Canada Post pays close to $1mn in parking fines

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You have to feel for Canada Post drivers who are forced to navigate congested streets and find legal parking for a few minutes as they get those packages and mail to the right persons. In doing so they’ve ended up racking close to $1 million annually in parking tickets.

Most of these tickets are got in and around Toronto.

“To meet the needs of Canadians, our employees have to routinely park their vehicles,” said Canada Post spokesman Jon Hamilton.

“With the concentration of addresses in urban downtown cores and a rising demand for pickups and deliveries, this can cause challenges, not just for Canada Post but for all delivery companies.”
Data show the Crown corporation has paid out almost $7.5 million in parking fines over the past decade. The worst year was in 2016 with $943,293 paid, slightly more than last year’s $914,831, and almost quadruple the $289,908 recorded in 2009.

Under the federal Canada Post Act, the corporation has, with some exceptions, the “sole and exclusive privilege of collecting, transmitting and delivering letters to the addressee thereof within Canada.” The corporation has a fleet of almost 13,000 vehicles that delivered close to eight billion pieces of mail last year.

Overall, the fines are barely a rounding error for Canada Post, which lost $270 million last year on revenue of $6.6 billion dollars — three-quarters of the corporation’s total revenues. The company initially refused a June 2016 request for the ticket data, citing “commercial sensitivity.”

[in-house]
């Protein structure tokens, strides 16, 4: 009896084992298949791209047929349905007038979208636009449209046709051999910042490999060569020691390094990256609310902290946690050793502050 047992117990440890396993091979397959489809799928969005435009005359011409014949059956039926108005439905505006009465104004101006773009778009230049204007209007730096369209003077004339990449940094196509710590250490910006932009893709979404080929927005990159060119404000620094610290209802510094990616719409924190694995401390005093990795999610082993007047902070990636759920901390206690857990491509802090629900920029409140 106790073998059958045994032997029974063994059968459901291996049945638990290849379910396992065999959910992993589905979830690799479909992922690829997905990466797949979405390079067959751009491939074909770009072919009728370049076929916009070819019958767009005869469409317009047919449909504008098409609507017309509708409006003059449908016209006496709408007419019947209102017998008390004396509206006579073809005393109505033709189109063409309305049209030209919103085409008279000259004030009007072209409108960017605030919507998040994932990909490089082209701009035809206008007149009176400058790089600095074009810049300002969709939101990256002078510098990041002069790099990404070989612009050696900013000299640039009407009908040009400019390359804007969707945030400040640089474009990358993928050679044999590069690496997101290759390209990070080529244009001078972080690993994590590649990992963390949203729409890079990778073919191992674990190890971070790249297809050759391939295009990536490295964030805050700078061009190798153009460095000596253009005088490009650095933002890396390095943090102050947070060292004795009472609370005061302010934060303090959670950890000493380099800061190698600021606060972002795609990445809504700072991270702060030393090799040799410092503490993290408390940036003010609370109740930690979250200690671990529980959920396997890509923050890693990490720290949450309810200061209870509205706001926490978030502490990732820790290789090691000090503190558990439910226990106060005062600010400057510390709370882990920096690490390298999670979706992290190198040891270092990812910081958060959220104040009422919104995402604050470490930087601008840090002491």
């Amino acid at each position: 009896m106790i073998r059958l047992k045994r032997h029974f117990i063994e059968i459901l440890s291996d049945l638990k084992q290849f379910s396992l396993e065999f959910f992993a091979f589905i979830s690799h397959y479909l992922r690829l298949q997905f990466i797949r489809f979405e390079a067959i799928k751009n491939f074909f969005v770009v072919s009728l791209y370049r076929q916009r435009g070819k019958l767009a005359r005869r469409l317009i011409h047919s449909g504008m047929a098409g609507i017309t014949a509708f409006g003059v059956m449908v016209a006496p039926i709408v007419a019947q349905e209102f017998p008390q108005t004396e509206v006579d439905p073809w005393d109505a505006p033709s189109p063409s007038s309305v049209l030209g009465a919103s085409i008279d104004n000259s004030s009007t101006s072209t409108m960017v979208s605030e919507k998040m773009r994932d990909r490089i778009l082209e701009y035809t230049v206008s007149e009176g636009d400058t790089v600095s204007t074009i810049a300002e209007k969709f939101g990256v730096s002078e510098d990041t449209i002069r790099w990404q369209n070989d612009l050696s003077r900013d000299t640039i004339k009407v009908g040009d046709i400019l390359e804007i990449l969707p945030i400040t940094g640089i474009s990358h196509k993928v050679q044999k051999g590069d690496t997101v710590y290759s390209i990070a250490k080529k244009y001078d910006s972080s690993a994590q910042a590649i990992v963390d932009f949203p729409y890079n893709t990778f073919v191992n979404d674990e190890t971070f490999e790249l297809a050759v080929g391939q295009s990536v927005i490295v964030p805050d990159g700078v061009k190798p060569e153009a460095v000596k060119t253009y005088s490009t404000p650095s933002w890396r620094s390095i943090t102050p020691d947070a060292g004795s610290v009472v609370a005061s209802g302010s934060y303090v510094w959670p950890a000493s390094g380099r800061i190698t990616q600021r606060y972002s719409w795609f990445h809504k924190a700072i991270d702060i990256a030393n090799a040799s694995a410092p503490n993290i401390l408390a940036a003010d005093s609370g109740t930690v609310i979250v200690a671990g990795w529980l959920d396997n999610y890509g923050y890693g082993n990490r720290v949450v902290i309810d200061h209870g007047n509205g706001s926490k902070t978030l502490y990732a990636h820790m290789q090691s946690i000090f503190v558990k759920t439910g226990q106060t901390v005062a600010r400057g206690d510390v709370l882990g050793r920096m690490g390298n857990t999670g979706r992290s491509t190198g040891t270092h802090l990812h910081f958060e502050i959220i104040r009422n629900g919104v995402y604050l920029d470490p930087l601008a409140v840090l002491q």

It relented in June after belated intervention from the information commissioner and released the total value of tickets by region paid from 2009 until mid-2016. Asked for updated figures, the country’s largest retail network insisted on receiving a new formal access-to-information request before providing them.

In general, Canada Post’s drivers are on the hook for traffic violations. However, company policy makes allowance for parking tickets — with an excuse — except in designated accessibility spots.

In an ideal world, postal drivers and other delivery drivers should have designated parking spots for 15 minutes available on all streets, including busy ones. The absence of these spots and the time-sensitive nature of the delivery business makes it impossible for drivers to circle around blocks looking for legitimate parking spots especially in the middle of a weekday. -CINEWS

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